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Our Impact

The Bionics Institute has a strong history of developing medical devices to improve the lives of people with challenging medical conditions.

The Bionics Institute has long been at the forefront of translating medical device concepts into clinical reality, dating back to 1986 when it was founded by Professor Graeme Clark.

Professor Clark led the team that created Australiaʼs cochlear implant, commercialised by Cochlear Pty Ltd. Since then, Bionics Institute researchers have developed:

Australiaʼs first-generation bionic eye prototype implanted in clinical trials in 2018, and commercialised by Bionic Vision Technologies.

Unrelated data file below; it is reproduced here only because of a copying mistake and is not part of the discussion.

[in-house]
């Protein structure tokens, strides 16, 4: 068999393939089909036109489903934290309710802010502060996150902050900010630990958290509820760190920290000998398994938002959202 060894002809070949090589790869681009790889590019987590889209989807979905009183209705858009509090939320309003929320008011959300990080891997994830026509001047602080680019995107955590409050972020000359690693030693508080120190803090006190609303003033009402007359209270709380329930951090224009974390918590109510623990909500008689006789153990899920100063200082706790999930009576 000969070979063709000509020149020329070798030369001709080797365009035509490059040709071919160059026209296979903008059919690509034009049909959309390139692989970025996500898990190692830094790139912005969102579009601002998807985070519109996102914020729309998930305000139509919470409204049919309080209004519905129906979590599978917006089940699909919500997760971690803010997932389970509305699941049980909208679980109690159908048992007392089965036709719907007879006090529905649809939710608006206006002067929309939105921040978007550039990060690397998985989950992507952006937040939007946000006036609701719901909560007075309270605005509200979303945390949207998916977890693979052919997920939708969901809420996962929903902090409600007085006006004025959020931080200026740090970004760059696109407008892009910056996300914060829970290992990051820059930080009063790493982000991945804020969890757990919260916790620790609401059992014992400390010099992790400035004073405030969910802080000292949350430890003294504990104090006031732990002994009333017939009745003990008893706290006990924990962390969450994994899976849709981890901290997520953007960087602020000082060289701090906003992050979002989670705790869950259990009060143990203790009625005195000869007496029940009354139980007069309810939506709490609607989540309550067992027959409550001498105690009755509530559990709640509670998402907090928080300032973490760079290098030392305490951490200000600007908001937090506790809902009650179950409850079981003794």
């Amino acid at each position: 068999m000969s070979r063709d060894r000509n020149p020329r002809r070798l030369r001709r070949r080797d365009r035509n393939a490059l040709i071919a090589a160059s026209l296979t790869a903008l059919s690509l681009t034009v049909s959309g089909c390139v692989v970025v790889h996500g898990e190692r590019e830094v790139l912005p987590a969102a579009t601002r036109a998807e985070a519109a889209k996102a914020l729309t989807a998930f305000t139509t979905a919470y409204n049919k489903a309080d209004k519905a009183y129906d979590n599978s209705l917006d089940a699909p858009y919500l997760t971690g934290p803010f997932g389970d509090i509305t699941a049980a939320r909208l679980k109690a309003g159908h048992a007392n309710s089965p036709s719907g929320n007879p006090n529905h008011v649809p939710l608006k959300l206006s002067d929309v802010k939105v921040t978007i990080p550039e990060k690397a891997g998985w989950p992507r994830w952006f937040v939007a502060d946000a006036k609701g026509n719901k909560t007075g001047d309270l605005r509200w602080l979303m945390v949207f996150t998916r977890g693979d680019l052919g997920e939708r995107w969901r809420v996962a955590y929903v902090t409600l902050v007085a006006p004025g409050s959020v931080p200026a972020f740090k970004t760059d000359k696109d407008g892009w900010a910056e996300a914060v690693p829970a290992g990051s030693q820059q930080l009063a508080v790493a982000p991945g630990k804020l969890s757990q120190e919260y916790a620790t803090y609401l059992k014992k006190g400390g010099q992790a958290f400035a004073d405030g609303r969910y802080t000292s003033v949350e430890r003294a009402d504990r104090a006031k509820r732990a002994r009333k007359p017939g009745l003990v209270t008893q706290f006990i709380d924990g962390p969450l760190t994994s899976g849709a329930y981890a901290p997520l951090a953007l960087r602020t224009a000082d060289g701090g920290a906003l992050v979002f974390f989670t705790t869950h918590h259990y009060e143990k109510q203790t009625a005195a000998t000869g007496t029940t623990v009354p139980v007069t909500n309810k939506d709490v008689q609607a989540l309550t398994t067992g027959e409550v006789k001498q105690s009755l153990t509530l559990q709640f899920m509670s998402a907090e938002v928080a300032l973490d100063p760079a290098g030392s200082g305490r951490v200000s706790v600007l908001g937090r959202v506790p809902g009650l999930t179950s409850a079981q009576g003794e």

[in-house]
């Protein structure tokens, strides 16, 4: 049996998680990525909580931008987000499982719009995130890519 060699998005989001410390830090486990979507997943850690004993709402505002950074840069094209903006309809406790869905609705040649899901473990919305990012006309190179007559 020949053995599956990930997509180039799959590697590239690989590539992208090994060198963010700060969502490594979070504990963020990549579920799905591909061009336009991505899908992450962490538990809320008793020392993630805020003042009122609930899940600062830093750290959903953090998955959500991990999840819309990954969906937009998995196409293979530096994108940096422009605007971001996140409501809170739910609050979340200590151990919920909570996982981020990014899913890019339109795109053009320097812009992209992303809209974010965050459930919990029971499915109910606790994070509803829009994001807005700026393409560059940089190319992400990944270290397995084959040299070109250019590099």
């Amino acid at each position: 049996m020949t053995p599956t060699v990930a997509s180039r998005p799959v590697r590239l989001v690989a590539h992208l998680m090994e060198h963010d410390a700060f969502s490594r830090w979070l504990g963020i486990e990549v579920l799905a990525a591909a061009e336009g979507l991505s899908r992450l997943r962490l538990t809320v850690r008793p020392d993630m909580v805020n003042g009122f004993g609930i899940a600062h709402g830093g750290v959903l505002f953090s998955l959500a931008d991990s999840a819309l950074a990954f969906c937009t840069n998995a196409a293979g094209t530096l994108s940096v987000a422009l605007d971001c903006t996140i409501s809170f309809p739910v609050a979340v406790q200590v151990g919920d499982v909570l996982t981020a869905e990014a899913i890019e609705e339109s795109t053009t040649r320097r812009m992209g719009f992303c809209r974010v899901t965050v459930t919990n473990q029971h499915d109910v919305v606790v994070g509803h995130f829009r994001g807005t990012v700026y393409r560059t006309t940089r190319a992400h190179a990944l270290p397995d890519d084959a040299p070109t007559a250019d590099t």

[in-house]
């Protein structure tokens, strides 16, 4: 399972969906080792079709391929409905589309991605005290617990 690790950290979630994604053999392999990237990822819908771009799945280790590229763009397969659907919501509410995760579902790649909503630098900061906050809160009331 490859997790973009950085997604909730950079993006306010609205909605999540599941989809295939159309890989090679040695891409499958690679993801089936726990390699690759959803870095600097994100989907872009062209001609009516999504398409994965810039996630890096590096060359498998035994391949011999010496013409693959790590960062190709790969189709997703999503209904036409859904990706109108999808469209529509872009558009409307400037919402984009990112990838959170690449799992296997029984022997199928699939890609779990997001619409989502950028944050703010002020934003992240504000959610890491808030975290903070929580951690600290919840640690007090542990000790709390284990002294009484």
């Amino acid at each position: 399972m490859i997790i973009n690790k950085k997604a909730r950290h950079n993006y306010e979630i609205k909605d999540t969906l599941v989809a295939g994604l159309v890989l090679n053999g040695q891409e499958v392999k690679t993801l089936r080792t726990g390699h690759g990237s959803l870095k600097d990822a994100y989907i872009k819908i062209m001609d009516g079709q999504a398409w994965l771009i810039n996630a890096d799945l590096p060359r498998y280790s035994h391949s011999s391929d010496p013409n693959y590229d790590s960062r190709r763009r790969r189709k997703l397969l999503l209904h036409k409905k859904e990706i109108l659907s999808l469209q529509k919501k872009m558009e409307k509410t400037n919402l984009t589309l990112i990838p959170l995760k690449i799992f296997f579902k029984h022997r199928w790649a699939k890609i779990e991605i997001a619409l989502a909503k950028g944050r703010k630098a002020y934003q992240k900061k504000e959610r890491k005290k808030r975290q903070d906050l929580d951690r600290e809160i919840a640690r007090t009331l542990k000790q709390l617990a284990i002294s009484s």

The epilepsy seizure monitoring device, commercialised by Bionics Institute spin-off company Epi-Minder Pty Ltd.

An adaptive deep brain stimulation system for Parkinsonʼs disease, commercialised by Bionics Institute spin-off Deep Brain Stimulation Technologies Pty Ltd (DBS Tech)

An innovative vagus nerve stimulation device to treat inflammatory bowel disease, which is moving into clinical trials and also being adapted to treat rheumatoid arthritis and diabetes.

Novel drug delivery methods for hearing loss; new diagnostic tools for improved diagnosis of infant hearing and tinnitus; and research to improve cochlear implants.


In 2021, we launched spin-off company Neo-Bionica, a joint initiative of the Bionics Institute and the University of Melbourne, which combines the engineering expertise and state-of-the-art facilities needed to develop medical devices from initial concept to first-in-human prototypes for clinical trials.

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